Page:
Can You Mix Freon Types?

by Rebekah Richards

Freon refers to a brand name of several chlorofluorocarbons (CFCs) used as refrigerants in the air conditioning systems of most cars and trucks built before 1994. Freon should not be mixed with different types of Freon, other CFCs or alternative refrigerants.


After scientists discovered that Freon and other CFCs deplete the ozone layer, the 1989 Montreal Protocol sharply limited the use of CFCs. Automobile owners must use an alternative refrigerant to repair systems that relied on Freon.


Some refrigerants are marketed as "drop-in" refrigerants that are similar enough to Freon and other CFCs that you can mix the refrigerants or use the new refrigerant without modifying the air conditioning system. According to the Environmental Protection Agency, mixing refrigerants may damage your system. In addition, it is illegal to insert a new refrigerant before extracting the old refrigerant.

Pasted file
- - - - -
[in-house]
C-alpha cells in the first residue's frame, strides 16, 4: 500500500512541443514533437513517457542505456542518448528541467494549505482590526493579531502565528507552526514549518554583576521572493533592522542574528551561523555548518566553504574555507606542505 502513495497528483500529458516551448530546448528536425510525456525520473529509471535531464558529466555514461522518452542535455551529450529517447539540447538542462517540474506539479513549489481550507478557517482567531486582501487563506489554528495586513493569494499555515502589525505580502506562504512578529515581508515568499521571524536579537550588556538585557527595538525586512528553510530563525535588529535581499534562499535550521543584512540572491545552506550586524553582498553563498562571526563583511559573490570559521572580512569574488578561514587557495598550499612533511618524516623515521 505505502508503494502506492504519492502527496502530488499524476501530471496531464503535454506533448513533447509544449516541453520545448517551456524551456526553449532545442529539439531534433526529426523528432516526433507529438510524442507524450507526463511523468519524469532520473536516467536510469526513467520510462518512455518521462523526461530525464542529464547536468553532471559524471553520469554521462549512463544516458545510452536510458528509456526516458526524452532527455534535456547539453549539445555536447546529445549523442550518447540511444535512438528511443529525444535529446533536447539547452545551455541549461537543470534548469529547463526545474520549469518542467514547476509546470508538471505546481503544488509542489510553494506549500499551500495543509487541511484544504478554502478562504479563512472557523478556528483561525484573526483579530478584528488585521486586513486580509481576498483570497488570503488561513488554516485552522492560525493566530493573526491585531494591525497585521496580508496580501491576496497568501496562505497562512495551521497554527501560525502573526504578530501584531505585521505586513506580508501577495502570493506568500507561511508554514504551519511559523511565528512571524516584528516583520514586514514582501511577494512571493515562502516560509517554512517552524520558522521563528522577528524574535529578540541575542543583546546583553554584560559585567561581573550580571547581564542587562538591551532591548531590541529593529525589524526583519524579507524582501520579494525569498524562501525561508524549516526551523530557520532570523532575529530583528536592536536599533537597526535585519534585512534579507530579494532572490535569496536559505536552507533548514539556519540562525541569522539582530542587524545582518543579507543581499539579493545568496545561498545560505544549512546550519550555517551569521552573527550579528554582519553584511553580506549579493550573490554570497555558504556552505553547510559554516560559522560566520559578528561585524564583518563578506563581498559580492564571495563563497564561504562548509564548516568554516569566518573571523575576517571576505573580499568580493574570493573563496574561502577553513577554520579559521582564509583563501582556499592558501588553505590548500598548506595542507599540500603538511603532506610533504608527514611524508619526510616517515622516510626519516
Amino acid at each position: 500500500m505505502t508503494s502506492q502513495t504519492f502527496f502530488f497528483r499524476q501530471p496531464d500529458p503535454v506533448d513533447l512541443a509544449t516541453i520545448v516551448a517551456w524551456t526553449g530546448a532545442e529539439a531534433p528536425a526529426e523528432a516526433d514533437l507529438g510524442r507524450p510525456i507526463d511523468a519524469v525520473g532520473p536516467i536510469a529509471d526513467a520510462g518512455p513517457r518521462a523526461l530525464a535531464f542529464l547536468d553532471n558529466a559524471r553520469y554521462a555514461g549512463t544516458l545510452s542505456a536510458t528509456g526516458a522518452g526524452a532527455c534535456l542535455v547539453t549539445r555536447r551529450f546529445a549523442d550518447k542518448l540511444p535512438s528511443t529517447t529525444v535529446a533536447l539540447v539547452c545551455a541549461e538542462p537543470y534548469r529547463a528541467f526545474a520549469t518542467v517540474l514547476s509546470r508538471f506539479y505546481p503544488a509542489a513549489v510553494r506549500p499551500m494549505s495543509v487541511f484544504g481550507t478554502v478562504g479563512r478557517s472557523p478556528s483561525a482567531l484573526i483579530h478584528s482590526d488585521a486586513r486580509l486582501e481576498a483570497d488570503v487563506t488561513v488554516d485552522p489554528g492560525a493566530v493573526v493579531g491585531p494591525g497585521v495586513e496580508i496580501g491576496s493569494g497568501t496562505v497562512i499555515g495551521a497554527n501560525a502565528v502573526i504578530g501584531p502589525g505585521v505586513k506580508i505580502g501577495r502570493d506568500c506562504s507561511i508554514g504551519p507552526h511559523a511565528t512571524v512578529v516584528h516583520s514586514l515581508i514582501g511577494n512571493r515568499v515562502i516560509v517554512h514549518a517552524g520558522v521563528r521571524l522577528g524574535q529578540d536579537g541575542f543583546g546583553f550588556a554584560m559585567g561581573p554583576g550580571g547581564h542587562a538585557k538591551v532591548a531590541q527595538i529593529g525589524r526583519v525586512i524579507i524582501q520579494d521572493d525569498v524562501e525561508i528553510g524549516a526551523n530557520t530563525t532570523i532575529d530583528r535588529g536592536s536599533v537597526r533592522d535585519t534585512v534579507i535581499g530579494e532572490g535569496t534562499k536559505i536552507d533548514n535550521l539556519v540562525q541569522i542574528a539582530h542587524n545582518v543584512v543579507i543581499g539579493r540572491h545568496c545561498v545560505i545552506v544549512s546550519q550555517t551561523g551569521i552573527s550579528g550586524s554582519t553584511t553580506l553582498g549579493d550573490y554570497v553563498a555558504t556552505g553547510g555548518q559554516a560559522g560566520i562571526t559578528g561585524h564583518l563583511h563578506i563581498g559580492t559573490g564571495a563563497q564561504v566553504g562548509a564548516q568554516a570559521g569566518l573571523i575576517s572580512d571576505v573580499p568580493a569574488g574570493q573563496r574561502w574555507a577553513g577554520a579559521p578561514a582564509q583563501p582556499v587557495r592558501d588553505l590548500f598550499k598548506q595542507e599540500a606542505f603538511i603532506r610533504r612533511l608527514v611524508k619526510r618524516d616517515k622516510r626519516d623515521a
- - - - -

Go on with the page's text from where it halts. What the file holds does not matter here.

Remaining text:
Scientists have developed alternative refrigerants that do not damage the environment, but you must replace all or part of the air conditioning system before using an alternative refrigerant. Replacing part of the system is called a "retrofit" and costs less than purchasing a new system.

About the Author

Rebekah Richards is a professional writer with work published in the "Atlanta Journal-Constitution," "Brandeis University Law Journal" and online at She graduated magna cum laude from Brandeis University with bachelor's degrees in creative writing, English/American literature and international studies. Richards earned a master's degree at Carnegie Mellon University.